Union violence of little interest to media

K.E. Campbell
Over 500 people "storm" private property, break windows and vandalize other property, wield baseball bats and crowbars, make death threats, and allegedly hold six guards hostage. Fifty law enforcement officers respond. U.S. Marshalls are placed on standby to enforce a related injunction issued by a federal judge.

It happened yesterday at a grain terminal at Port of Longview in southwest Washington State. The perpetrators? Members of the International Longshore and Warehouse Union (ILWU). The local police chief was quoted as saying, "A lot of the protesters were telling us this is only the start."

Not surprisingly, the incident didn't garner much national attention. Imagine how the coverage by the so-called mainstream media would have differed had anything even remotely similar occurred at a gathering of people of a different political persuasion, say those Tea Party SOBs.

Union violence is not rare. The National Institute for Labor Relations (NILR) has collected over 9,000 reports of union violence since 1975 and the actual number is much higher--by as much as a factor of ten. Only a fraction of such offenses result in arrest and conviction.

On Monday, Teamsters Union president James Hoffa proudly declared, "The one thing about working people is we like a good fight." (Fight, not good, being the operative word.). Echoing Hoffa, ILWU President Bob McEllrath said "It shouldn't be a crime to fight for good jobs in America."   

The fight crowd has certain federal legal precedent on its side of the ring. According to NILR, the U.S. Supreme Court's 1973 Enmons decision, among other factors, makes prosecution of union violence difficult. According to the Cato Institute, violence "deemed to be in furtherance of "legitimate" union objectives" is exempt from prosecution under federal anti-extortion laws. Offenders can be charged and prosecuted under state and other federal laws, but the scales of "justice" in such instances, just like our federal government's overall pro-union rather than union-neutral stance, are tipped in favor of organized labor. Until that changes, we'll get more of the rot such laws and regulations have wrought.

Over 500 people "storm" private property, break windows and vandalize other property, wield baseball bats and crowbars, make death threats, and allegedly hold six guards hostage. Fifty law enforcement officers respond. U.S. Marshalls are placed on standby to enforce a related injunction issued by a federal judge.

It happened yesterday at a grain terminal at Port of Longview in southwest Washington State. The perpetrators? Members of the International Longshore and Warehouse Union (ILWU). The local police chief was quoted as saying, "A lot of the protesters were telling us this is only the start."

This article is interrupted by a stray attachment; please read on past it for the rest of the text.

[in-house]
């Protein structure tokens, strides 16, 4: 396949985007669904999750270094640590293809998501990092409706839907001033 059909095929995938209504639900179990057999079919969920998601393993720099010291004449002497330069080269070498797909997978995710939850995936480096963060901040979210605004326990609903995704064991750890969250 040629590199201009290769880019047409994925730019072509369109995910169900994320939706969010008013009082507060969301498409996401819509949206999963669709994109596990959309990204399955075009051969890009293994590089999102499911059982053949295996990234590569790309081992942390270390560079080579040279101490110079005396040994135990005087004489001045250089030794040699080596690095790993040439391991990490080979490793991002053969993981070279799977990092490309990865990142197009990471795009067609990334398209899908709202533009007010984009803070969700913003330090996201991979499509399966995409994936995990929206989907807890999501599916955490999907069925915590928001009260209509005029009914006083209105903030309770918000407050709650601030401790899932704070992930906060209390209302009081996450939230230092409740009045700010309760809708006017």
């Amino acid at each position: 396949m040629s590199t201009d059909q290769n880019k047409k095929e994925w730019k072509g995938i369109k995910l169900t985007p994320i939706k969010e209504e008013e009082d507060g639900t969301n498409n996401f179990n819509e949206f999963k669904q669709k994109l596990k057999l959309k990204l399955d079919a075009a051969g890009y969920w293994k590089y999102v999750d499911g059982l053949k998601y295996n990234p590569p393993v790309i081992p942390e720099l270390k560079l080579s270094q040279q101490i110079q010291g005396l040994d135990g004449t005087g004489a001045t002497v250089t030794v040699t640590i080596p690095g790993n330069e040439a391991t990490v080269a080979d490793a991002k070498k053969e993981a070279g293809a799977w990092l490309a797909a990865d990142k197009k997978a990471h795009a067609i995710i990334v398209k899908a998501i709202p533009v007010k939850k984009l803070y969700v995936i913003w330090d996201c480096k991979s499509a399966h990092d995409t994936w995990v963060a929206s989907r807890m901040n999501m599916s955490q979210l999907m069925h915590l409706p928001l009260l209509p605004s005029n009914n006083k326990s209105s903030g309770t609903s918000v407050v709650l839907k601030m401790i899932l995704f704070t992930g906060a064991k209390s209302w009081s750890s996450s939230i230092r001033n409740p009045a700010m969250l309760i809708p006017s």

Not surprisingly, the incident didn't garner much national attention. Imagine how the coverage by the so-called mainstream media would have differed had anything even remotely similar occurred at a gathering of people of a different political persuasion, say those Tea Party SOBs.

Union violence is not rare. The National Institute for Labor Relations (NILR) has collected over 9,000 reports of union violence since 1975 and the actual number is much higher--by as much as a factor of ten. Only a fraction of such offenses result in arrest and conviction.

On Monday, Teamsters Union president James Hoffa proudly declared, "The one thing about working people is we like a good fight." (Fight, not good, being the operative word.). Echoing Hoffa, ILWU President Bob McEllrath said "It shouldn't be a crime to fight for good jobs in America."   

The fight crowd has certain federal legal precedent on its side of the ring. According to NILR, the U.S. Supreme Court's 1973 Enmons decision, among other factors, makes prosecution of union violence difficult. According to the Cato Institute, violence "deemed to be in furtherance of "legitimate" union objectives" is exempt from prosecution under federal anti-extortion laws. Offenders can be charged and prosecuted under state and other federal laws, but the scales of "justice" in such instances, just like our federal government's overall pro-union rather than union-neutral stance, are tipped in favor of organized labor. Until that changes, we'll get more of the rot such laws and regulations have wrought.